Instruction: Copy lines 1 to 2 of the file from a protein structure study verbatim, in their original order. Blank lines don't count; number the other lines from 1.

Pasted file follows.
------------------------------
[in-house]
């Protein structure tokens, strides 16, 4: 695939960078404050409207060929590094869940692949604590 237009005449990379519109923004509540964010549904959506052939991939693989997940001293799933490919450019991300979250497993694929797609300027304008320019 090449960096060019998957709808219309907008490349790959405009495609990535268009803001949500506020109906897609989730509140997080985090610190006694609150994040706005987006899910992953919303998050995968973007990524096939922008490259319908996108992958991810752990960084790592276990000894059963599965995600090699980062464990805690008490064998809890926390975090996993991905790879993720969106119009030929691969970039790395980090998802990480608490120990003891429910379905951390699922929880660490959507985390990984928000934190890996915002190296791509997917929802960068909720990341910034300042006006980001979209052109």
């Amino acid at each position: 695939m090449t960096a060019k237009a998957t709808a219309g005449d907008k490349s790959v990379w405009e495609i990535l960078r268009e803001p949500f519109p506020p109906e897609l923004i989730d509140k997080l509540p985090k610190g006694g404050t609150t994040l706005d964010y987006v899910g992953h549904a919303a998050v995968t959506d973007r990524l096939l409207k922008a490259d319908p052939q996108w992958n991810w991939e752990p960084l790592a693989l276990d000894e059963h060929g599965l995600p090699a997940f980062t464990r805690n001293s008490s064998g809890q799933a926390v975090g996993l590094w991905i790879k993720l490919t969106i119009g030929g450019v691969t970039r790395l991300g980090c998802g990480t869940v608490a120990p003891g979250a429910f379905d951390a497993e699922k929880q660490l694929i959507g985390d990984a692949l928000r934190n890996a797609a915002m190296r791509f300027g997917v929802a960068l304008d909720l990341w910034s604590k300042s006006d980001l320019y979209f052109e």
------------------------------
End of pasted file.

[in-house]
């Protein structure tokens, strides 16, 4: 695939960078404050409207060929590094869940692949604590 237009005449990379519109923004509540964010549904959506052939991939693989997940001293799933490919450019991300979250497993694929797609300027304008320019 090449960096060019998957709808219309907008490349790959405009495609990535268009803001949500506020109906897609989730509140997080985090610190006694609150994040706005987006899910992953919303998050995968973007990524096939922008490259319908996108992958991810752990960084790592276990000894059963599965995600090699980062464990805690008490064998809890926390975090996993991905790879993720969106119009030929691969970039790395980090998802990480608490120990003891429910379905951390699922929880660490959507985390990984928000934190890996915002190296791509997917929802960068909720990341910034300042006006980001979209052109």